6131164 ” A Clockwork Princess“, by Cassandra Clare. This was the 3rd and final installment of the “Infernal Devices” series. I loved this series from the very beginning and was a little sad for it to end. The ending was perfect and the book gave me all the feels.The characters really came to life, and the relationships between the characters were epic and touching all at the same time. I enjoyed seeing how Tessa’s life turned out and I had to reread the epilogue several times. I also, started reading/listening to “City of Heavenly Fire” and I felt  that it really helped that I read “Clockwork Princess”, before starting “City of Heavenly Fire” because they do talk about certain relationship that occurred in “Clockwork Princess.” I gave this book a 4/5 stars.
I also read “img_0317Cress“, by Marissa Meyer. This part of the Lunar Chronicles Series. I enjoyed reading the series so far. However, this was my least favorite book so far. I just really felt there was hardly anything going on the the story and for majority of the book they were flying around in space. However, the ending of the book was amazing, and I really can’t wait to get my hands on the next book “Winter”. I was a little confusing to me at parts because there were so many different characters that had significant counterparts. In this novel, many of the characters were separated from their counterpart and I had a hard time keeping up with which characters were together. I gave “Cress”, a 3/5 stars.

Stay tuned, for my April TBR, which I am hoping to have up this week.

Until next time, warm cups of tea and just a few more chapters!

Rina

Book Review

Lunar Chronicles: Cress By Marissa Meyer

Title: Cress img_0317

Author:Marissa Meyer

Pages: 550

Publisher:Feiwel & Friends

Synopsis:Even in the future. there are damsels in distress…

In the third installment of the Lunar chronicles, Cress, having risked everything to warn Cinder of Queen Levana’s evil plan, has a slight problem. She’s been imprisoned on a satellite since childhood and has only ever had her netscreens as company. All that screen time has made Cress a great hacker. Unfortunately, she’s just received orders from Levana to track down Cinder and her handsome accomplice.

When a daring rescue of Cress involving Cinder, Captain Thorne, Scarlet, and Wolf goes awry, the group is separated. Cress finally has her freedom, but it comes as a high price. Meanwhile, Levana will let nothing prevent her marriage to emperor Kai. Cress, Scarlet and Cinder may not have signed up to save the world, but they may be the only hope the world has.

Review:  starsstarsstars/5

The Lunar Chronicles, are fairytale retellings with a science fiction spin to them. I enjoyed this book, but I honestly felt that it was a little slow. For a majority of the book the characters are flying around in space after rescuing a hacker named cress. I understood why the author did this but, it didn’t activate my attention much. However, although the first 3/4 of the book were really slow in my opinion. I thought the way the book ending was epic. Not only were we introduced to a character that will be an important part to the next book but there was an unveiling to how the war between Luna and Commonwealth really started.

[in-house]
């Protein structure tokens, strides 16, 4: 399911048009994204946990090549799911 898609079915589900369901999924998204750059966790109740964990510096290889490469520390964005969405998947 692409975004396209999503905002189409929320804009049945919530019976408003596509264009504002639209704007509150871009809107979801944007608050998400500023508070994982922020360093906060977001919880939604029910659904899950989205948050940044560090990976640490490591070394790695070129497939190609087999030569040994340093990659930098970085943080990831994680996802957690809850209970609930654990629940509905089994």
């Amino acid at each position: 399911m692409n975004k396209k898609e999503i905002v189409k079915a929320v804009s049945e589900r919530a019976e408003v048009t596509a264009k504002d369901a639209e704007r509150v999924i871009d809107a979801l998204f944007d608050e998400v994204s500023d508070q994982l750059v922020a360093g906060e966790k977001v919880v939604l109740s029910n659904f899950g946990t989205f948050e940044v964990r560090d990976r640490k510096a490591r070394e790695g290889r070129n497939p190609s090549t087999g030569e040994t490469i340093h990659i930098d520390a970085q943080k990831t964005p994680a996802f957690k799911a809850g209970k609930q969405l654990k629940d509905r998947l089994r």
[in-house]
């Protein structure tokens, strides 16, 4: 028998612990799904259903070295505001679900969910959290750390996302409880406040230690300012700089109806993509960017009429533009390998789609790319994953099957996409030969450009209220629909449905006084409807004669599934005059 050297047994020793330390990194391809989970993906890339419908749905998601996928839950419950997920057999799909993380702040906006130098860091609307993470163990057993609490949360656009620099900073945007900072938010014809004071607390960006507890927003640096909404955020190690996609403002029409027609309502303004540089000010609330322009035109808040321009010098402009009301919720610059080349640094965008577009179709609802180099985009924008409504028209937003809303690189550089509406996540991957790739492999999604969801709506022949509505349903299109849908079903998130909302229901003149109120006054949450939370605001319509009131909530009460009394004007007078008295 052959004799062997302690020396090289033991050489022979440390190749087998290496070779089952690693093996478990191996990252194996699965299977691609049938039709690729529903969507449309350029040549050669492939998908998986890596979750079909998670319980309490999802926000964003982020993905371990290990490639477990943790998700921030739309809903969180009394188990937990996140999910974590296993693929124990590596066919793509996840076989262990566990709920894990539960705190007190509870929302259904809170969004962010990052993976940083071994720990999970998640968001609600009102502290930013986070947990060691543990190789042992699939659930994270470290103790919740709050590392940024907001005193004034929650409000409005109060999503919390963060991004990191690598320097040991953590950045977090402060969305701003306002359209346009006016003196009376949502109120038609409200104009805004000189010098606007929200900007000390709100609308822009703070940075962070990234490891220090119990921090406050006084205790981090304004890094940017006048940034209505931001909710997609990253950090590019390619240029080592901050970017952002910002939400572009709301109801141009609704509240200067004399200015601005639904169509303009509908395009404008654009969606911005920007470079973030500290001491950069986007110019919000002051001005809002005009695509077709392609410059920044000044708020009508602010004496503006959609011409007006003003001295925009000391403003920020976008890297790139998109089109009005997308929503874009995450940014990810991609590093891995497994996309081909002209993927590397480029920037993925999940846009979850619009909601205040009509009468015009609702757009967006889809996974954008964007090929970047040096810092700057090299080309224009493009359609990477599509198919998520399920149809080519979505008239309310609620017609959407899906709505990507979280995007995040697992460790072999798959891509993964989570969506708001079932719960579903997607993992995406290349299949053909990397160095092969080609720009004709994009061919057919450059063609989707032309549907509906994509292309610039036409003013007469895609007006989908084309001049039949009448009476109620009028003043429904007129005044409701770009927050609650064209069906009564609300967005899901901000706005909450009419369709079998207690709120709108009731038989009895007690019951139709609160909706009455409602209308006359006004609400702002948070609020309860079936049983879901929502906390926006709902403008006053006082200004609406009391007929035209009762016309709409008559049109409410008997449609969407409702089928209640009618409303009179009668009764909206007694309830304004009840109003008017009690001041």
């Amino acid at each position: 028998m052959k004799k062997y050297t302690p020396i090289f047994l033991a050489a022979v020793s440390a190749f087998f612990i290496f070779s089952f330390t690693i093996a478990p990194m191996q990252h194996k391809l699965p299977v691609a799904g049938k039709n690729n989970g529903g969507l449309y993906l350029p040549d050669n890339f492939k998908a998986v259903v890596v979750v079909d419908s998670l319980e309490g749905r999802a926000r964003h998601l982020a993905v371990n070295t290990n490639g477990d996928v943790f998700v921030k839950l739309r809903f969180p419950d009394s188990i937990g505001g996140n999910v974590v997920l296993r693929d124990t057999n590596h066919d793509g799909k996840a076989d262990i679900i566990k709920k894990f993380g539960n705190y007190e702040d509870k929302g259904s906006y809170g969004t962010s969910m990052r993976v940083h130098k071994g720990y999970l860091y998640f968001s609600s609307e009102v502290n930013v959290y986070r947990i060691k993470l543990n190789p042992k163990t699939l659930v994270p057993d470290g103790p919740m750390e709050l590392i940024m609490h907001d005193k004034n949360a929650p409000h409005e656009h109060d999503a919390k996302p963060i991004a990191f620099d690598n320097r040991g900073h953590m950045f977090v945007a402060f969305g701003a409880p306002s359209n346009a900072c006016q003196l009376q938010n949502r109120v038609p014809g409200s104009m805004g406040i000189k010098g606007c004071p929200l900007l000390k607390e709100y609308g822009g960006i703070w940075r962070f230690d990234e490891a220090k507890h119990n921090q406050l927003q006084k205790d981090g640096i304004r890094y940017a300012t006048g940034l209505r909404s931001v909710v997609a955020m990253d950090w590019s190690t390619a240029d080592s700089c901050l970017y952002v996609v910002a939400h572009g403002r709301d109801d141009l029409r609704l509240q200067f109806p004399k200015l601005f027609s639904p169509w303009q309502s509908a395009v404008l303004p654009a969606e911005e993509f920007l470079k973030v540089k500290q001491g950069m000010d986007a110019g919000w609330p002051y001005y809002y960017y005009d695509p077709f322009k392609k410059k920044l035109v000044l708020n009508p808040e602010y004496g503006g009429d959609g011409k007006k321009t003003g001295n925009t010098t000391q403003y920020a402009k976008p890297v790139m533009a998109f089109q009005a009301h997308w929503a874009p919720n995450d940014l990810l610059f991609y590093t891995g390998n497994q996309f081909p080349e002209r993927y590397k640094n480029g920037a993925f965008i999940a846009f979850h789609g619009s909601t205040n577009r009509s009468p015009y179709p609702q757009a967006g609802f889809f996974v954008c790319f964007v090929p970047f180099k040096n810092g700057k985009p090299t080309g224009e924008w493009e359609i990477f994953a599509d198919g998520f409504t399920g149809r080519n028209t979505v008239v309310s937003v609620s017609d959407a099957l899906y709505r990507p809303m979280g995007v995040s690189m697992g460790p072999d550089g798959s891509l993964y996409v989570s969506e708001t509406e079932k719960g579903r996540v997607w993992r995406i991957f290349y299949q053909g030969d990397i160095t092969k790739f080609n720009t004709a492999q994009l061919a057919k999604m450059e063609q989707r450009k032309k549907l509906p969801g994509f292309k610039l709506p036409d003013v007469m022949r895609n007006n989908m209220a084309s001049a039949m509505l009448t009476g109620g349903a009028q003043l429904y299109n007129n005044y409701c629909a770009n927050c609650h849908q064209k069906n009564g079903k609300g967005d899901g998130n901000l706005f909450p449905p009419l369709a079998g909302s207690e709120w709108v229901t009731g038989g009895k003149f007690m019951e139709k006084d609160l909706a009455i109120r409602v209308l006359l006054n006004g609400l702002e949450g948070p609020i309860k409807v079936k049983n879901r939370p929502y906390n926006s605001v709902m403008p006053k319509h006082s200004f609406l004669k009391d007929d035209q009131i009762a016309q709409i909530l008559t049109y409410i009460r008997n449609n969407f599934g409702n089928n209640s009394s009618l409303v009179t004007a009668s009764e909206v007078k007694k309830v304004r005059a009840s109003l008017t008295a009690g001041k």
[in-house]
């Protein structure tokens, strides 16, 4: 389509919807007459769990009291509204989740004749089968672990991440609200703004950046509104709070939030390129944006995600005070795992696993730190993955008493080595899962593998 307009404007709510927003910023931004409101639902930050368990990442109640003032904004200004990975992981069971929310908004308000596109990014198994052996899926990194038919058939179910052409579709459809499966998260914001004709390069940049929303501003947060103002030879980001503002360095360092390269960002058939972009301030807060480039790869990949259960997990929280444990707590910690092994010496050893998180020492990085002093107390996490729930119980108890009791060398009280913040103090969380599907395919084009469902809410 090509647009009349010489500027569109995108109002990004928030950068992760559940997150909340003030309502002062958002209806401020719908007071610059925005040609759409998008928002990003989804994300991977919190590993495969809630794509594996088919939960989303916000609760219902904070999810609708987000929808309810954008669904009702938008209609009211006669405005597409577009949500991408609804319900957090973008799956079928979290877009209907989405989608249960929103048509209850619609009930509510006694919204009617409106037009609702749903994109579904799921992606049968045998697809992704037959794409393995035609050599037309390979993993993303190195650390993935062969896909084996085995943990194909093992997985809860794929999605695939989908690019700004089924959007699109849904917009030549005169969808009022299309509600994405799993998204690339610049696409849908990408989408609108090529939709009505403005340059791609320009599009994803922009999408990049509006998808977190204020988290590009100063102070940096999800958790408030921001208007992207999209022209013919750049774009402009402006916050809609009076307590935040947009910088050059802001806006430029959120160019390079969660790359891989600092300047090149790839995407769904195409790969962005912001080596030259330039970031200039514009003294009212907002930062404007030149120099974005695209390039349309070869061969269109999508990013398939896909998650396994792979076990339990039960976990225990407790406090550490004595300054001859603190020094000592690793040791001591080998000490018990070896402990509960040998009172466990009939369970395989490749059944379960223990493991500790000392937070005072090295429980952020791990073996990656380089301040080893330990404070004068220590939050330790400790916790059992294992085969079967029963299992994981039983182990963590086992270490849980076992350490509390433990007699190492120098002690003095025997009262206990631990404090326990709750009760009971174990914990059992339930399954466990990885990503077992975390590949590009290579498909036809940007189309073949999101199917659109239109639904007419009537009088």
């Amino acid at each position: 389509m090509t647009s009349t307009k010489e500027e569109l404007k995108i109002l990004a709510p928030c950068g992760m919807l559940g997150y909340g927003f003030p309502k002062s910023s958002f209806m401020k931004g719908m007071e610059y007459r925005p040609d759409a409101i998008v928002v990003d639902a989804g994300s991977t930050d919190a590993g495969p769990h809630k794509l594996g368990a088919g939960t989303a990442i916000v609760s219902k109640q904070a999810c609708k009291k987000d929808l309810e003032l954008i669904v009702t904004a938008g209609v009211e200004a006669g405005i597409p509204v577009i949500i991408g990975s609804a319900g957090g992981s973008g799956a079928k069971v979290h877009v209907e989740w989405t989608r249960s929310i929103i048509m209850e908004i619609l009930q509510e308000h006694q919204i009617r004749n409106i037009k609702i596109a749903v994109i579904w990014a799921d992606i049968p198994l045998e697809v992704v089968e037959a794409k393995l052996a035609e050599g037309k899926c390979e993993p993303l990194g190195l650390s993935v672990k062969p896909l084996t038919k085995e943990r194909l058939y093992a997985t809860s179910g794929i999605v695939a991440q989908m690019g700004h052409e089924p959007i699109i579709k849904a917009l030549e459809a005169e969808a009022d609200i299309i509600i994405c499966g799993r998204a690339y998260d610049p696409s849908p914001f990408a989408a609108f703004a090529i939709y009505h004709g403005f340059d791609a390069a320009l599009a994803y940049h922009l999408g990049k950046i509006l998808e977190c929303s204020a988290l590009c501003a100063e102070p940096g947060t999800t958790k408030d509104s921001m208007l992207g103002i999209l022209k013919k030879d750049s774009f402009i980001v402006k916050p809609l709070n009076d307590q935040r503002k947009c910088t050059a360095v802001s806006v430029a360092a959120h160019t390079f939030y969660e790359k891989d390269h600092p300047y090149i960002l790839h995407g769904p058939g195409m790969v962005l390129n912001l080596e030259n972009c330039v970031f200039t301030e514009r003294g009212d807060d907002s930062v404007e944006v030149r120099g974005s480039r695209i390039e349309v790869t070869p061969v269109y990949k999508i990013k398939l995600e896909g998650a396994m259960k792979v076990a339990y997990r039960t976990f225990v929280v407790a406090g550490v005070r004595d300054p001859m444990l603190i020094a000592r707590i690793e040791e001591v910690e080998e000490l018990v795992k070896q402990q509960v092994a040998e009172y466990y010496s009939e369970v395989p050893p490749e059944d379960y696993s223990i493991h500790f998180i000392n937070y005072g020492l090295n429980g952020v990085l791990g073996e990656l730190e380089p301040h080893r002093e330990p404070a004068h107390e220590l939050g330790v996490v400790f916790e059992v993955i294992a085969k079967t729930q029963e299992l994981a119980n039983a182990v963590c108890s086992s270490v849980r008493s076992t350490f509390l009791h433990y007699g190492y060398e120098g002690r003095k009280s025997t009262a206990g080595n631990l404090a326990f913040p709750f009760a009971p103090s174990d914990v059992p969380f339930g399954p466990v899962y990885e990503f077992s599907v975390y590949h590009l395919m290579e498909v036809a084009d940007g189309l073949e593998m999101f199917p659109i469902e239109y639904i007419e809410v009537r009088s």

I loved the characters once again. I still think that Wolf and Scarlet are my favorite couple in this series. But, this book introduced Cress and Thorne which also made a badass team. One thing that bothered me in this series is that the female characters are portrayed to be very strong and most of the time they are even taking care of their male love interests. But, it made me wonder in the last half of the book are the male characters really necessary to the story or would it have still been an excellent series with out all the love interests. I noticed myself getting really confused in certain parts of the book, because each female character had a their own story that somehow connected with the other female characters. But, there was also the same number of male characters per female character and in this book not all the female characters were in the same situation as there male counterpart which made the book to be a little confusing and I had to go back several times to reference who was who’s love interest.

The antagonist, Levana is such a frightening character. Every time that she made an appearance around Prince Kai I would be on the edge of my seat hoping that Kai would stand up to here. On numerous occasions he did and I did a little cheer for him in my head. I recognized that the decisions he was making were for the good of the country but sometimes I wish he would have told Levana off.

I have to say that the world building was fantastic, not only does it encompass the planet of Luna, Commonwealth, but all the countries that surround the Commonwealth as well. I enjoyed seeing the characters travel through space to Africa. It was interesting to watch Cinder, struggle with decisions that can risk the wellbeing of not only her friends but the planet of Luna and the country of Commonwealth. There are a lot of things that Cinder has come to terms with, and make some big choices as to how to save her and her friends. On numerous occasions she battles with herself and wonders if it would be better to just rescue herself and let her friends figure things out on their own while she is safe and sound. She battles with the choice to start a rebellion and be responsible for a revolution on Luna.

I am impatiently looking forward to read “Winter,” to find out what our characters are going to face next, thanks to the sneak peak in the end. I highly recommend to check this series out if you like science fiction and fairy tales.